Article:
Assessing student learning

After determining what you expect students to learn, the next step is designing assessments that measure their learning. Good assessments help both instructors and students understand the learning progression within the course. Are students achieving the learning outcomes? Are students confused about particular topics?

Many instructors use a combination of frequent, lower-stakes exercises to help students apply their learning and cumulative, higher-stakes measures to inform grades. The most important consideration ensuring your assessments are aligned with your learning outcomes.

Formative and summative assessment

Classroom assessment can be used to inspire development (formative) or measure student performance (summative). Some assessments can be used in both formative and summative ways: to calculate grades and inform students about areas for improvement.

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  • Formative assessments provide students with information on where they stand in the class and are typically low-stakes or ungraded. These assessments provide instructors with important feedback on whether the class as a whole understands the material. Use this information to identify challenging topics and provide additional support.
    • Here are some assessment strategies that can be used in formative ways:
      • Poll questions
      • Online quizzes (before or during class)
      • Think-pair-share questions
      • Minute papers
  • Summative assessments measure student understanding and skills; these assessments should be closely tied to your course learning objectives. Many courses use exams, projects, papers, or performance for this purpose.
    • Exams can be administered in formative ways as well. Two-stage exams allow students opportunities to revisit their errors and improve, ultimately facilitating both learning and grading.
    • To learn more about other powerful assessment methods such as peer review, visit our page on Measuring Student Learning.
  • Structuring Grades to minimize anxiety: Many factors affect how instructors decide to assign grades, including departmental policies and pedagogical approaches. Offering multiple types of assessments throughout the semester can help reduce student anxiety. Some instructors also offer students the option to throw out a lowest score or choose among assignments to accumulate points.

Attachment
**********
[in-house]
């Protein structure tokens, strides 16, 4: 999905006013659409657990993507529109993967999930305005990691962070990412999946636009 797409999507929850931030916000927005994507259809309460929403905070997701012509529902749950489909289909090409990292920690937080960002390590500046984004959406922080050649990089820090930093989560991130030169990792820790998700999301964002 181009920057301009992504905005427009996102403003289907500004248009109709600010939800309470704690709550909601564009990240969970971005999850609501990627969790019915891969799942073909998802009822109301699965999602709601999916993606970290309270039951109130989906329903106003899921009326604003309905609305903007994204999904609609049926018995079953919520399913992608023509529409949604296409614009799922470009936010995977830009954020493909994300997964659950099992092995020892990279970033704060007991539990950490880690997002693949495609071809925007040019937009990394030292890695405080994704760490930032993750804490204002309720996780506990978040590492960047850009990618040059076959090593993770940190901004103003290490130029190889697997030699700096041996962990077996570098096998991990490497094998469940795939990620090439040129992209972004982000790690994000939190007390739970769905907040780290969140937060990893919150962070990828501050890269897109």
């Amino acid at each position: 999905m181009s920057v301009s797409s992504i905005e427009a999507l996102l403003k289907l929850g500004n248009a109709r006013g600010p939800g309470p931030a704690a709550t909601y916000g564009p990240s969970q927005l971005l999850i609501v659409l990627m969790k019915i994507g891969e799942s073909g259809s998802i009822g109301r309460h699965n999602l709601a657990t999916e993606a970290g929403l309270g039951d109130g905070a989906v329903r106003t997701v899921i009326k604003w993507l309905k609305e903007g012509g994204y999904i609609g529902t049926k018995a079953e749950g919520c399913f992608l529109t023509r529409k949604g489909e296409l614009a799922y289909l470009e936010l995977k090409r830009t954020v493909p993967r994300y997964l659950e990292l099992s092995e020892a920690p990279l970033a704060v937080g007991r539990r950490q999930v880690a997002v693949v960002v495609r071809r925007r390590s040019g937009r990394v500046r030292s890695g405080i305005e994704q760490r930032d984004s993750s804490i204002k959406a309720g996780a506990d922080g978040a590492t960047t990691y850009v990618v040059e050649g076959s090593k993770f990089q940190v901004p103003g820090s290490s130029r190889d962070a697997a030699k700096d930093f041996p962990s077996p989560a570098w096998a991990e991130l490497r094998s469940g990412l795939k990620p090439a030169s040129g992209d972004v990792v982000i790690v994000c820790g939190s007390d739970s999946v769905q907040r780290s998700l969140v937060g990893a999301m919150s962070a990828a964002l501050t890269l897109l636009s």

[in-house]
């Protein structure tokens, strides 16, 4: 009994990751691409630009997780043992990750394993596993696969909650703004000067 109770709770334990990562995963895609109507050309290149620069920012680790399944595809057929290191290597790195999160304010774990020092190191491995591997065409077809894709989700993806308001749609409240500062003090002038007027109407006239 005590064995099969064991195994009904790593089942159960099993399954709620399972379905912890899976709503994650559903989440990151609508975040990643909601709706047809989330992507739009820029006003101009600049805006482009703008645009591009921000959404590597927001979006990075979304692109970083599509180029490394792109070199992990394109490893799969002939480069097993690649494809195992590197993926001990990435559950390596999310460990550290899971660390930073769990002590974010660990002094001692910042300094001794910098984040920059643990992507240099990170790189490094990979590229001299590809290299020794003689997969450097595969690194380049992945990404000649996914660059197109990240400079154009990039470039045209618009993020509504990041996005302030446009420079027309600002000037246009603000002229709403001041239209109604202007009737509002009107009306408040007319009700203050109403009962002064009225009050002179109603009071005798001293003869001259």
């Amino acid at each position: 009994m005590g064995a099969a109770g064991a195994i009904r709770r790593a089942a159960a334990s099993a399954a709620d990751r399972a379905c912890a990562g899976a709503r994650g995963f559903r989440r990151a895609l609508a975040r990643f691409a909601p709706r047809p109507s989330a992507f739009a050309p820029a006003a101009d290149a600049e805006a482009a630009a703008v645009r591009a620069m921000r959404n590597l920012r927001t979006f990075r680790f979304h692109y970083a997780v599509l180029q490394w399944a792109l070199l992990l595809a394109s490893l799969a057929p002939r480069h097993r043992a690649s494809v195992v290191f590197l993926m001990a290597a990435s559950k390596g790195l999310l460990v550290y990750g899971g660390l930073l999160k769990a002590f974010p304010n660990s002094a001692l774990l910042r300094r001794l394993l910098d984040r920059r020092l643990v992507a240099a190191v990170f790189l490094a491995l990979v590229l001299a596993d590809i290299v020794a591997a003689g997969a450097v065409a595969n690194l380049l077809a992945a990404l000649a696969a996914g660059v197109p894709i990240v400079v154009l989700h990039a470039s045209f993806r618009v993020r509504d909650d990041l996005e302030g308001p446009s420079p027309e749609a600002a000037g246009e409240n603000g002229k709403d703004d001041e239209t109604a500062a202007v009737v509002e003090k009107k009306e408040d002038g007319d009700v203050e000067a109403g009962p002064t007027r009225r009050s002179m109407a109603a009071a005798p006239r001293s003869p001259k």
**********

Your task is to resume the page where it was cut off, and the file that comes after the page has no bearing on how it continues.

• Using Rubrics: For grading and sharing them with students before assignments are submitted can both ease student concerns about grading and clarify the criteria for high-quality work in your course. To ensure fairness, some instructors also use blind grading, removing names during the grading process.

Selected resources

Cornell grading policies

Cornell has a set of grading policies for faculty.

Learning technologies that support assessment

There are a number of learning technologies that can assist in formative and summative assessment:

  • Canvas is Cornell’s learning management system. It contains a number of assessment tools, including quizzes, assignments, peer assessments and discussions.
  • Classroom Polling (using Poll Everywhere, for example) allows instructors to quickly ask questions in class and receive instant responses from students. It is an excellent tool to quickly assess student learning and engage students in peer instruction.
  • In-Video Quizzes can be used to allow students immediate opportunities to test their comprehension of course material presented through instructional videos. Instructors can place quiz questions within the video at designated times and provide students with instant feedback.
  • Turnitin provides students with originality reports for their work and can be an important tool to help them develop proper paraphrasing and citation skills. It also can be used to facilitate assessment with rubrics, in-line grading, and peer assessment tools.
  • Survey tools such as Qualtrics are an effective way to determine relevant background knowledge, identify misconceptions, or provide insight into the impact of your teaching practices.
  • Digication allows students to create an electronic portfolio in which they can track, reflect on, and collect evidence of their learning.

Angelo, T. A., & Cross, K. P. (1993). Classroom assessment techniques: a handbook for college teachers. (2nd ed.). San Francisco: Jossey-Bass Publishers.

Walvoord, B. E. F., & Anderson, V. J. (1998). Effective grading: a tool for learning and assessment. San Francisco, Calif.: Jossey-Bass Publishers.